38,000mt Caribbean to US Atlantic coast
55,000mt Middle East to Japan
30,000mt Algeria to Euromed
22,000mt CPP/UNL m/distillate Baltic to UK/Continent
65,000mt CPP/UNL m/distillate Middle East Gulf to UK/Continent
38,000mt US Gulf to Continent

Publishing time is 1600 Monday to Friday (London) and current Pannellists are A C M Shipping, Barry Rogliano Salles, Braemar Seascope, Bravo Tankers
Charles R Weber, Clarksons, Clarksons (Geneva), Fearnleys, Galbraith’s, E A Gibson Shipbrokers, Icap Shipping, Icap Shipping (Singapore)
McQuilling Brokerage Partners  (New York), McQuilling Brokerage Partners  (Singapore), Odin Marine (Singapore), Poten & Partners (New York)
Simpson Spence & Young, SSY Tankers (New York) and True North Chartering.

The Baltic Exchange Liquefied Petroleum Gas Route
(BLPG) is a single route assessment, assessed by a panel of brokers. Better known as the Baltic VLGC spot rate. The Basis is for a voyage Ras Tanura-Chiba on a VLGC (Very Large Gas Carrier) of about 76,600 cbm (44,000mt )  in ($/MT). Panelists are A C M Shipping, Braemar Seascope, Clarksons, Fearnleys, EA Gibson Shipbrokers, Inge Steensland, Lorentzen & Stemoco and Poten & Partners (UK). Publishing time for the BLPG is 1600 Monday to Friday (London)

The Baltic Exchange Sale and Purchase Assessments (BSPA) are weekly averages of the value of six vessel types( VLCC, Aframax, MR product tanker, Capesize
Panamax and Supramax) as assessed by a panel of brokers.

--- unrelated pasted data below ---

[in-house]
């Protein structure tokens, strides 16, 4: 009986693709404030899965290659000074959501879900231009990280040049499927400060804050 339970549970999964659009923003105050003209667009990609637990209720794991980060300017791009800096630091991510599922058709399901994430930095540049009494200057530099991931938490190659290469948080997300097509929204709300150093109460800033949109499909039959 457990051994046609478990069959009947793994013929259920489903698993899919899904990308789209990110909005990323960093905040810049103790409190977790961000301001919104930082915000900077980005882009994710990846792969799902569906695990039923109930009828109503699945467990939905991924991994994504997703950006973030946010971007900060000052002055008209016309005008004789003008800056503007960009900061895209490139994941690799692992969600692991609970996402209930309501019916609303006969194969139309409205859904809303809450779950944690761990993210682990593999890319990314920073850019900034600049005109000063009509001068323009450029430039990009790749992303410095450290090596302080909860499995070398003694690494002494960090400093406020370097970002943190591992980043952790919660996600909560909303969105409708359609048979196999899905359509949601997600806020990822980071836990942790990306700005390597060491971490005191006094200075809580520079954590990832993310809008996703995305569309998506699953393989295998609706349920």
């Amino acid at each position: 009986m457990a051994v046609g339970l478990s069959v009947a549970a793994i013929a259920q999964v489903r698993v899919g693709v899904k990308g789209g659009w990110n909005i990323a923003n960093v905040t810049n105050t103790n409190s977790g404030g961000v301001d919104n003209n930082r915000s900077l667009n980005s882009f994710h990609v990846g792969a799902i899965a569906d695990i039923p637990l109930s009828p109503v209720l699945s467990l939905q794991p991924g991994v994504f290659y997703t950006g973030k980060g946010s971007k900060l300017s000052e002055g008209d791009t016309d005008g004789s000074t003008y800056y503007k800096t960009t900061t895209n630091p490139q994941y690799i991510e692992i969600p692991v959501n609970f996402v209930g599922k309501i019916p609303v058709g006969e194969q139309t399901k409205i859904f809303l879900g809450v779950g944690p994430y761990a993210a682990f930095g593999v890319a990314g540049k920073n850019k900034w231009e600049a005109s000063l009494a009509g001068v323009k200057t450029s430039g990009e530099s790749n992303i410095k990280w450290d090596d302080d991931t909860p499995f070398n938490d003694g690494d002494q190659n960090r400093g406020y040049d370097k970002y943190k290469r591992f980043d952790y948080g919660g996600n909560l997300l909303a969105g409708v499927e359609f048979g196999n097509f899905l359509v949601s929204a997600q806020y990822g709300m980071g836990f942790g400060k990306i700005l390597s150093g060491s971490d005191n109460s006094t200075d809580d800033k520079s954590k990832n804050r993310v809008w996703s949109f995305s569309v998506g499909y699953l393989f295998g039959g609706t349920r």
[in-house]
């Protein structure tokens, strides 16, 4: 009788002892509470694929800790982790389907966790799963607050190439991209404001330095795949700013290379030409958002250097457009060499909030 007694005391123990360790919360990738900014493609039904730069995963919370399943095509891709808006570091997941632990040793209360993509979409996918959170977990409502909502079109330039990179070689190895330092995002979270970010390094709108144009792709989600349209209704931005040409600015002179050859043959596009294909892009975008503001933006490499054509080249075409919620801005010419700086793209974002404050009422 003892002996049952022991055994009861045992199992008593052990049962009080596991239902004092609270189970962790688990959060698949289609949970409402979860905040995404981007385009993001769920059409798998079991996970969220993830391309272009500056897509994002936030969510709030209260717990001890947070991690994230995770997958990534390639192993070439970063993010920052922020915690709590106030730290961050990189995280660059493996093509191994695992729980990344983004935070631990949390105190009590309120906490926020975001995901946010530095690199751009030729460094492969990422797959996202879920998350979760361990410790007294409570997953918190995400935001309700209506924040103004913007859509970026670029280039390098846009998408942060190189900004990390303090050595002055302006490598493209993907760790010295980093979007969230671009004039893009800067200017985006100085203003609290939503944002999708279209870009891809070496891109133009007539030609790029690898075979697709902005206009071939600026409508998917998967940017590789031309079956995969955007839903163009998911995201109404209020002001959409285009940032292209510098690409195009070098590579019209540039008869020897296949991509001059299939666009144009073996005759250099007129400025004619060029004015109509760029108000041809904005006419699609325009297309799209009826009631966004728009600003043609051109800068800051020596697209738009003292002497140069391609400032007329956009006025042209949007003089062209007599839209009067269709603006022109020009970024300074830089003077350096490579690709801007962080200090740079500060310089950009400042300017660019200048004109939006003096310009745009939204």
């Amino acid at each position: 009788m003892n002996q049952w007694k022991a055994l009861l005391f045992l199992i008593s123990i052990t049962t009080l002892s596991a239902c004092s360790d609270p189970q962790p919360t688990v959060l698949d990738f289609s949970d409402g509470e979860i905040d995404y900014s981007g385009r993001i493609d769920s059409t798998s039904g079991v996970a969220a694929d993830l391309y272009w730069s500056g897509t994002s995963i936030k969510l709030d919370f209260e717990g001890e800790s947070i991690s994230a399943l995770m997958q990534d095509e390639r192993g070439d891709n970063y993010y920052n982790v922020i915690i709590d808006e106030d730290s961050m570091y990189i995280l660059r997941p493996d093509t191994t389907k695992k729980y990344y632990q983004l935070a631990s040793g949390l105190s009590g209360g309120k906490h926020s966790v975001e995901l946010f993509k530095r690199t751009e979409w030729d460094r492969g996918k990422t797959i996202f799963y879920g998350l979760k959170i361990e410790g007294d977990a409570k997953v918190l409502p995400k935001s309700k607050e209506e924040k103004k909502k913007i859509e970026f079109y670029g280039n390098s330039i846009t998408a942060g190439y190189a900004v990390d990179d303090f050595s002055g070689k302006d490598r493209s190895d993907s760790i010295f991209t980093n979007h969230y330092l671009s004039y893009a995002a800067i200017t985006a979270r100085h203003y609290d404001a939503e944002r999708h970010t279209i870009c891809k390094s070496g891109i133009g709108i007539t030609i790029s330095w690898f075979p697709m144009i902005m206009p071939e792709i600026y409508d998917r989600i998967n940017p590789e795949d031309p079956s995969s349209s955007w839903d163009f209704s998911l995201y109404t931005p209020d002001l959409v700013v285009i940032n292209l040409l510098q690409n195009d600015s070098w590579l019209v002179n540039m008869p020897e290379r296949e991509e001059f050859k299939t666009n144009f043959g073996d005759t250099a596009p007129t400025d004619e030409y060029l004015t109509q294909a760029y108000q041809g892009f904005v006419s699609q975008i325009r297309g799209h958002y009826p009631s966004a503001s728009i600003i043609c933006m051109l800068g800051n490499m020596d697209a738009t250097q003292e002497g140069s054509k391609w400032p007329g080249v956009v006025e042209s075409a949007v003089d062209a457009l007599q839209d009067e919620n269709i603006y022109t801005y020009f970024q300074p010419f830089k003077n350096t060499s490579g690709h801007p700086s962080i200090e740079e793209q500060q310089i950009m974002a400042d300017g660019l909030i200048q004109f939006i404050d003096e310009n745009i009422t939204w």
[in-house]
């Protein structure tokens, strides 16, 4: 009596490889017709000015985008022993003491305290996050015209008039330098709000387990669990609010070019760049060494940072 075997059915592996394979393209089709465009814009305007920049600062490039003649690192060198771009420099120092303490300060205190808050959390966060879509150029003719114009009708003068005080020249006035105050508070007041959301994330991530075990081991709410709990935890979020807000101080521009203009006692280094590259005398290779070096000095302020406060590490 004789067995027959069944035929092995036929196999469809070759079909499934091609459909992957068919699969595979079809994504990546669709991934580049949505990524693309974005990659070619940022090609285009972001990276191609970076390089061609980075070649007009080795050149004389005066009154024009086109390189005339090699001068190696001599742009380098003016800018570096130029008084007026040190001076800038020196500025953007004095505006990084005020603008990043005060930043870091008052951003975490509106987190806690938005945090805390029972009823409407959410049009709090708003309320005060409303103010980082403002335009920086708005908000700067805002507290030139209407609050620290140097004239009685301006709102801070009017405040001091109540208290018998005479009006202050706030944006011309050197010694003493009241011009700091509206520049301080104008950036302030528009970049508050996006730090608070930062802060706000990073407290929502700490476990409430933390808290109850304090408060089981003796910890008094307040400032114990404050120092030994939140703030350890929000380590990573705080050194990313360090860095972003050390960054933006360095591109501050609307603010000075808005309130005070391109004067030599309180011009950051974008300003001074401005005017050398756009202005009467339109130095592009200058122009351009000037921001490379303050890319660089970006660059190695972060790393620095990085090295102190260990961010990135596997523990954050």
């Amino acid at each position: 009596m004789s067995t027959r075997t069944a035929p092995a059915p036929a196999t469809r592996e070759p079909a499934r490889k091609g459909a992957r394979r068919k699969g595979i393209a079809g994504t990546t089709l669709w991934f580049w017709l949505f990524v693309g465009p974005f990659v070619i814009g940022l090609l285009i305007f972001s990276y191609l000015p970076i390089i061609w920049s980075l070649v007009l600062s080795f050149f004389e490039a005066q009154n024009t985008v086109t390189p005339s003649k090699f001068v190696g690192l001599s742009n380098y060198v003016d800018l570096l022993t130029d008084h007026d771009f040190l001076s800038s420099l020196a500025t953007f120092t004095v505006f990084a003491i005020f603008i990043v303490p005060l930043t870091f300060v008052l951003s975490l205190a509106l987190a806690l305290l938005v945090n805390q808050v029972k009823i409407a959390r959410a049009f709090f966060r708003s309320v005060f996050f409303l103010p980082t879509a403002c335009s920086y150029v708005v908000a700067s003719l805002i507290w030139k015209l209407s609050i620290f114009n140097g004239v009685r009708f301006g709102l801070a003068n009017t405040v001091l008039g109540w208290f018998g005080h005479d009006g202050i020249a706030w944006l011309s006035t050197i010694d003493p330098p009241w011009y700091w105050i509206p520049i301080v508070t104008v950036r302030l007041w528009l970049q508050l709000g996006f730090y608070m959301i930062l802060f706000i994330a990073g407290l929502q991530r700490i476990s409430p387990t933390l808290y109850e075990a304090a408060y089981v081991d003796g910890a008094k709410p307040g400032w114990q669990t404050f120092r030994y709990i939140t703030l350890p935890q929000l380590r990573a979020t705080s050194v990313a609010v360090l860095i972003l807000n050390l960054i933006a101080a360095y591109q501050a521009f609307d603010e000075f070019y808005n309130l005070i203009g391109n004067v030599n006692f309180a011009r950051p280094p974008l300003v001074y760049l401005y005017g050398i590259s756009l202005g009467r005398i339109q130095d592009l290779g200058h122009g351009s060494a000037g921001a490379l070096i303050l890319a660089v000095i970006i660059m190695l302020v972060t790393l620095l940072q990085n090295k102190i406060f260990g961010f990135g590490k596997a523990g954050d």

Curent brokers are Arrow Chartering (UK)
Banchero-Costa, Barry Rogliano Salles, Compass Maritime Services, Fearnleys, Lorentzen & Stemoco, Mallory Jones Lynch Flynn, Optima Shipbrokers, R S Platou Shipbrokers
SSY Valuation Services and Yamamizu Shipping. Publishing time is 1600 Monday to Friday (London).

The Baltic Exchange Demolition Assessments (BDA) are weekly averages of the demolition value of wet and dry vessels for delivery China and the Sub-continent of Asia. Current panelists are Clarksons
Compass Maritime, Optima Shipbrokers, JV Shipping and Simpson Spence & Young. Publishing time is 1600 Monday to Friday (London).


The Baltic Exchange Forward Assessment (BFA) is a daily average of the current bids and offers at the end of the trading day for forward prices on dry and wet routes,provided by a panel of FFA brokers.

Baltic Forward Assessments are an estimated mid price based on assessments submitted by leading FFA brokers at 1730 (London time) covering both the dry and tanker markets.

The Baltic Options Assessments (BOA) are daily assessments of implied volatility for an at-the-money option in the dry bulk options market submitted by brokers at 1730 (London).


  • The Baltic Exchange’s indices are widely used  by shipowners, charterers but neither shipowners nor charterers are allowed to make assessments.
  • All the brokers providing assessments are audited to ensure they are fully active on the trades they are accessing. The Baltic wants to prevent having a shipbroker also having money in the market, a thin line when prices are assessed.
  • In the FFA market if the broker acting as an intermediary has any direct interest as principal in a transaction, it must be divulged to both counterparties during contract negotiation.